VETzInsight

Pain Medication in Horses

September 19, 2005 (published) | December 3, 2012 (revised)

Pain medications are probably the most commonly used medications in equine practice and today on Texas Vet News I am going to discuss some new research on two commonly used medications.  Phenylbutazone, commonly called bute, is the number one pain medication used in horses and it is classified as a non-steroidal anti-inflammatory medication.  Bute is used routinely in equine practice, especially for musculoskeletal conditions such as lameness and laminitis.  However, there can be side effects with bute and other similar drugs that are related to the gastrointestinal system and the kidneys so it is important to only use these drugs as prescribed by your veterinarian. 

A recent study looked at the doses of bute to determine the most effective dose and it was determined half of a dose only lasted a short period as would be expected.  A full dose of bute was effective for pain control but a double dose was no more effective than the regular dose, so if your horse is hurting, it will not help to increase the dose over the recommended amount.  However, increasing the dose is much more toxic to the horse.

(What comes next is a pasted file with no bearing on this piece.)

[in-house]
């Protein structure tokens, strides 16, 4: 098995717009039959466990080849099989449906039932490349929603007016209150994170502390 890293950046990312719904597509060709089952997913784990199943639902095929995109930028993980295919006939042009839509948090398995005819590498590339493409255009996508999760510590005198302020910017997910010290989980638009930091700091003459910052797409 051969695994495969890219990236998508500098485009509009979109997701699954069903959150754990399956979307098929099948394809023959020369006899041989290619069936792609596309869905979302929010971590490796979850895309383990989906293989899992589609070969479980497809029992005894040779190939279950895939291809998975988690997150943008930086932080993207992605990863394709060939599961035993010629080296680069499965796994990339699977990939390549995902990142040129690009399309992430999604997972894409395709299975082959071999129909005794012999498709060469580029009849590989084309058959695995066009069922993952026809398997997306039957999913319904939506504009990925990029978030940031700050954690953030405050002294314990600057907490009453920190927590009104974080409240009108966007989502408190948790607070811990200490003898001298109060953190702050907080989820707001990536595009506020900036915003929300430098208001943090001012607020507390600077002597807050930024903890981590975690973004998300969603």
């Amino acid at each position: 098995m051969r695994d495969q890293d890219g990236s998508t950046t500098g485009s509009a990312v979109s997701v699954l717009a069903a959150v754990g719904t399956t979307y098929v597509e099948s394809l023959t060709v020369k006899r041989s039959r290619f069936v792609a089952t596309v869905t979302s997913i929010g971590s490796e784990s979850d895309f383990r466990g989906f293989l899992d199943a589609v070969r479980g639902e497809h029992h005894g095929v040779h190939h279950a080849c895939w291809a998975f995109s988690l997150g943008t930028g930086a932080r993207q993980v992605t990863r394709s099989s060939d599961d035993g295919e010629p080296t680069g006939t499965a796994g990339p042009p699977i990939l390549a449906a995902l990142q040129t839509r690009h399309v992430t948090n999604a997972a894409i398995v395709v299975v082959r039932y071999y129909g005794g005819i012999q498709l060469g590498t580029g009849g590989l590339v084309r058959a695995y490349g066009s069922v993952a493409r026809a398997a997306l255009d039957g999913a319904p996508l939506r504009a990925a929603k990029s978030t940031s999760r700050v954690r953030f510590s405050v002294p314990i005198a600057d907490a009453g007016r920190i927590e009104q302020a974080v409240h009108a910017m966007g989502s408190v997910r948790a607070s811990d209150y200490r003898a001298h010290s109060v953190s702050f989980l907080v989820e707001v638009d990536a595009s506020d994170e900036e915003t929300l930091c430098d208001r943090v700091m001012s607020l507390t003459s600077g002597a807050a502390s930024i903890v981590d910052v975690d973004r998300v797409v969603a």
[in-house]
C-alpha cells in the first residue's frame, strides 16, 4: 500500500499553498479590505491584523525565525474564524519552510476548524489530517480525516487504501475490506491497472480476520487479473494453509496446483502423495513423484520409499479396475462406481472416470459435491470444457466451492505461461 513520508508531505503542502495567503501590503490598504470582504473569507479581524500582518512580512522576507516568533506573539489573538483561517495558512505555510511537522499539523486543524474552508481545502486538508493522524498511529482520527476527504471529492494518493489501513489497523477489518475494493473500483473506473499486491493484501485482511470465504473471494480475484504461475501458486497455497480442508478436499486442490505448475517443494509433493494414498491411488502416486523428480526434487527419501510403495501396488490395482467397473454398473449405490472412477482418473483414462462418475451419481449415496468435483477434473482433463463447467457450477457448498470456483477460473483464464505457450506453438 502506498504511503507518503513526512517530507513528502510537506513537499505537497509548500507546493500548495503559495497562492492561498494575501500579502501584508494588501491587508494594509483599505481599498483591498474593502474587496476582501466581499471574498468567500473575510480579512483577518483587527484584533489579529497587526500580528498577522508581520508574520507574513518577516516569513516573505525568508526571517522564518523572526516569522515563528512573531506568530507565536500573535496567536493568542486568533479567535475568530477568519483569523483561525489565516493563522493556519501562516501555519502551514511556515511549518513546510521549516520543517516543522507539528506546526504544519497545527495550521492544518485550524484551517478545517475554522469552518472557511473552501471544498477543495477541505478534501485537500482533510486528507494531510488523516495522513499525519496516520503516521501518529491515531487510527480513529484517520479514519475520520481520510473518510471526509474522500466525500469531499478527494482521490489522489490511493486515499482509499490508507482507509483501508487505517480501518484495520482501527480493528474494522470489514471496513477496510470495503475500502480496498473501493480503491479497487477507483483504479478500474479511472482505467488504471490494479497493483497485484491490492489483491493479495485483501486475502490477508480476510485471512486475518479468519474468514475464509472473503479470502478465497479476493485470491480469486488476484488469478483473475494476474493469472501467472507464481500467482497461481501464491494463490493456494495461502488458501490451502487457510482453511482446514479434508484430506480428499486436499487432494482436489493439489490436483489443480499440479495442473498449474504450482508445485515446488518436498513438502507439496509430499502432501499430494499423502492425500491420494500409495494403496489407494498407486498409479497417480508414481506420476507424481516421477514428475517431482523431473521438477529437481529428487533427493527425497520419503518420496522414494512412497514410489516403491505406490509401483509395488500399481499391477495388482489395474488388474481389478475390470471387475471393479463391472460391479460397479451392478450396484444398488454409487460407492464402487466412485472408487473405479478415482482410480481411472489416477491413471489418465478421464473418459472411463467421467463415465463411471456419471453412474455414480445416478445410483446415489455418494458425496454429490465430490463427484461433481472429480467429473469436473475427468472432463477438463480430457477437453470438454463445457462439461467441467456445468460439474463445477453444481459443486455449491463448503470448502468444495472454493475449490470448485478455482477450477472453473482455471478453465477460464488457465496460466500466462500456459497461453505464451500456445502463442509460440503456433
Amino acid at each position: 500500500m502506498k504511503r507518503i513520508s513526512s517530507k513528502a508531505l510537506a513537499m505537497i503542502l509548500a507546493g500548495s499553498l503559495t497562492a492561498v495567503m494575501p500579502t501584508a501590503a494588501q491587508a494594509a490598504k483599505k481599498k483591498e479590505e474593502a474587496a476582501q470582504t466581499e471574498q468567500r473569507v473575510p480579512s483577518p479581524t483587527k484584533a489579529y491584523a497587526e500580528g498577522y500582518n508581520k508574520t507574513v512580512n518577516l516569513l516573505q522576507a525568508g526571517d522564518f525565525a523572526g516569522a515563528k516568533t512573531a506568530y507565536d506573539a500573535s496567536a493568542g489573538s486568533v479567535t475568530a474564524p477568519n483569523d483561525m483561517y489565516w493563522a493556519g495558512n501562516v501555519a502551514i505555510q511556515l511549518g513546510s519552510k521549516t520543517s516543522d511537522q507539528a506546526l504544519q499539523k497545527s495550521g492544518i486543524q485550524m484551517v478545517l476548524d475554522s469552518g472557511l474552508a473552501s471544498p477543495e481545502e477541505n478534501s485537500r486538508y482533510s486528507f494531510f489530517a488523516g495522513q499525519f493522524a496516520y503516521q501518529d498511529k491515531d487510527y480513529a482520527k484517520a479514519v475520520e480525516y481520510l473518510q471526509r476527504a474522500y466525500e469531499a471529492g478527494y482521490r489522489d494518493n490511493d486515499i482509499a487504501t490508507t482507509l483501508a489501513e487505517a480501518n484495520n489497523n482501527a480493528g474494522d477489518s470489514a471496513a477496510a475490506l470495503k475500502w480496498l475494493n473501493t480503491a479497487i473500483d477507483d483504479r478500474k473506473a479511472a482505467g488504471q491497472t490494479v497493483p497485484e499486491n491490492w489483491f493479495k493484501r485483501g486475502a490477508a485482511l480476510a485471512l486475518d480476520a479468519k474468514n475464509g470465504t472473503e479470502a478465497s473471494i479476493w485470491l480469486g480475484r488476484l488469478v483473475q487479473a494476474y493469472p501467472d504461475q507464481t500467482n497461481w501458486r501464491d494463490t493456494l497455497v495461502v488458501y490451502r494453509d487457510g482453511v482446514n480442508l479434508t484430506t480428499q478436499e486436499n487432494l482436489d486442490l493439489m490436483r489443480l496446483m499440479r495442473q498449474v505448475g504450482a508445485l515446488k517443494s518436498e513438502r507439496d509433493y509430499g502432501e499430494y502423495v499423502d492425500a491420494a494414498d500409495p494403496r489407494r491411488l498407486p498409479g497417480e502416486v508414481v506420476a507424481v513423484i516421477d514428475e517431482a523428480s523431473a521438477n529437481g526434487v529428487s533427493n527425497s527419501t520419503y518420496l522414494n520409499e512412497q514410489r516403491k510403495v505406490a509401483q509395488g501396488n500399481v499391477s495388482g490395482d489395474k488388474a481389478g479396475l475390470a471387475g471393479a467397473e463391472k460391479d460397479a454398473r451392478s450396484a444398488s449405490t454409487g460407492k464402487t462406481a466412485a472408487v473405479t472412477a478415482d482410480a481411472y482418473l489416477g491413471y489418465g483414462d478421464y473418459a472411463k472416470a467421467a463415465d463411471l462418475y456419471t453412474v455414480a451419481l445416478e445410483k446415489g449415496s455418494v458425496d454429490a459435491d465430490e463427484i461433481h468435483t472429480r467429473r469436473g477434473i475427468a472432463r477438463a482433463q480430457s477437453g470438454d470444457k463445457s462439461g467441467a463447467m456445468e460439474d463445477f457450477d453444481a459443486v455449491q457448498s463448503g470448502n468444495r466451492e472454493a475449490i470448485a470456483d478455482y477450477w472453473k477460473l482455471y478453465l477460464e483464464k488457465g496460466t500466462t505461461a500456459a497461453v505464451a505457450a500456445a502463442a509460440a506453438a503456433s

Another idea some folks have believed is that by stacking anti-inflammatories or using two different drugs together, you would get improved pain control versus using only one drug at a time.  To test this hypothesis, a study was performed by using bute and banamine together on lame horses.  Both drugs were used at normal doses and pain control lasted for up to 12 hours.  However, using bute and banamine together was no more effective for pain control than using either drug separately.  Both of these studies indicate it is important to use the correct dose of anti-inflammatories as prescribed by your veterinarian.


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